You Can’t Say That! Or Can You? How To Handle Political Discussions In The Workplace

Most people will agree talking politics at a dinner party can certainly ruin a dinner party.  As we know political conversations can be disruptive to even the closest friend or family relationships and this is a good reason to avoid these conversations.  Similarly, politics can fracture and divide a workplace creating discord among coworkers who need to rely on one another to perform their jobs effectively.  A casual political discussion can escalate into a shouting match and possibly lead to employees passing judgment of others’ political beliefs and opinions.  Employers should understand that as professionals, neutrality of opinions must be a key strategy to keep politics out of the workplace in order to preserve employee retention, client acquisition, and revenue generation.

Here at PMP, we understand politics is a sore subject that can cause derailing effects to a workplace.  That is why we have created some helpful tips you can adopt to keep political disagreements out of the workplace without running afoul of the law.

Create a “politics-free” code of behavior and communicate the policy to all of your employees:

A provision in an employee handbook detailing a code of behavior can help employees understand what behavior is and is not appropriate for the workplace.  Creating a section in the handbook devoted to politics will eliminate any uncertainty about what the company deems to be acceptable political discourse.  This policy should be formalized in writing and employers should direct managers and supervisors to review it with their direct reports.  What employers must recognize and plan for is that short of an outright ban on non-work talk during working hours, there is nothing they can do to stop political speech.  An employer may not ban non-harassing and non-discriminatory political discussion without also banning discussion of other non-work topics.  Employers must realize a complete ban on non-work talk would be impossible to implement and enforce.  Therefore, employers should make clear political conversations in the workplace can lead to tense and precarious relationships among coworkers, and employees must understand that the stability of the workplace and the company hinges on their acceptance and adherence to the code of behavior.

Target employee disruptions instead of politics:

Even if the company’s handbook contains a strong policy about political talk, these policies will be ineffective if they are not widely known and enforced.  Business owners should ask their supervisors to be vigilant in enforcing the company’s code of behavior governing political discussion and speak with employees who are being too vocal and demonstrative about their political leanings.  Managers and supervisors must be proactive and set a precedent of adherence to the code of behavior by speaking to employees who are being “too open” about their personal political beliefs.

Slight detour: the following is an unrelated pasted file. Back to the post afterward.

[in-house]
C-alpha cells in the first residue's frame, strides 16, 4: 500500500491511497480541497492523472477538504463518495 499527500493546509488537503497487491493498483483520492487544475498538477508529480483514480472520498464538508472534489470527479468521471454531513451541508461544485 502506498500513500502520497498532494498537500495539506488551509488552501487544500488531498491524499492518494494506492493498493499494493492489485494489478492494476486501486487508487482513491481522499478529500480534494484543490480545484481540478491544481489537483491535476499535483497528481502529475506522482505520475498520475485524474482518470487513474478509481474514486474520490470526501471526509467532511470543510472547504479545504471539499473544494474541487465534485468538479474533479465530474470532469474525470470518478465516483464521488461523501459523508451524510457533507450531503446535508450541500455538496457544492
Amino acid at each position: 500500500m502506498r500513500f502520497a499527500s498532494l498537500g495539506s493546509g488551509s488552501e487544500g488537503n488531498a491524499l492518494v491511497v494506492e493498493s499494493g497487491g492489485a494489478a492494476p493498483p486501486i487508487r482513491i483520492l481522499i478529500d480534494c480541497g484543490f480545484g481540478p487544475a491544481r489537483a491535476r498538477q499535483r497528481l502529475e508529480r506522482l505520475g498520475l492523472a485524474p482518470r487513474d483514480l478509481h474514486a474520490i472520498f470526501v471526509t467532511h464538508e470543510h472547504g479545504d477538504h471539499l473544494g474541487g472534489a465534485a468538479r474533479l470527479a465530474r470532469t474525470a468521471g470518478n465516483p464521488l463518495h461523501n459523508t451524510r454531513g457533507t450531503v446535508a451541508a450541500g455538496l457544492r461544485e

Additionally, it is just as important for managers to know how to conduct themselves as it is for workers.  Employers should instruct their managers and supervisors how to handle a situation where a political discussion is getting heated.  Instead of the manager inserting his or her political opinion and further instigating the political discussion, the manager should stop the conversation by telling the employees they can finish their conversation at another time outside of the workplace.

Be cautious of implicating any protected classes under federal law and protected rights under the National Labor Relations Act:

Federal law does not inherently protect political speech.  However, as a result of the wide range of political issues that often involve race, religion, and sexual orientation, political discussions and disagreements will often touch on these protected categories.  If an employer prohibits a member of a protected class from discussing an issue relevant to them personally this could run afoul of discrimination laws.  .  Employers must enforce and apply the code of behavior equally among all protected classes.  For example, an employer may be subject to a discrimination claim if the employer fires a female employee who supported Trump but not a male employee who did the same.

Similarly, the National Labor Relations Act (NLRA) does not protect political discussion.  Employers must be cognizant of the National Labor Relations Board (NLRB) and must careful not to infringe on rights protected under Section 7 of the NLRA when drafting policies to avoid issues with political speech.

Be sensitive to the potential volatility of the situation:

As a business owner, you should lead by example and demonstrate respect for everyone’s point of view regardless if it is extremely different from your own.  Remember that diversity of opinions in the workplace is a good thing and the main goal is to maintain productivity without allowing political disagreements to undermine your company’s effectiveness and cohesiveness.  In the context of the particular political climate we find ourselves in today, you must realize the importance of keeping politics outside the workplace, because politicians will come and go but your business must survive.

For further discussion or questions, PMP is available to help your business navigate how to keep politics out of your workplace.

Article Prepared By:

Keith Frank, SilvermanAcampora LLP

Posted in Uncategorized

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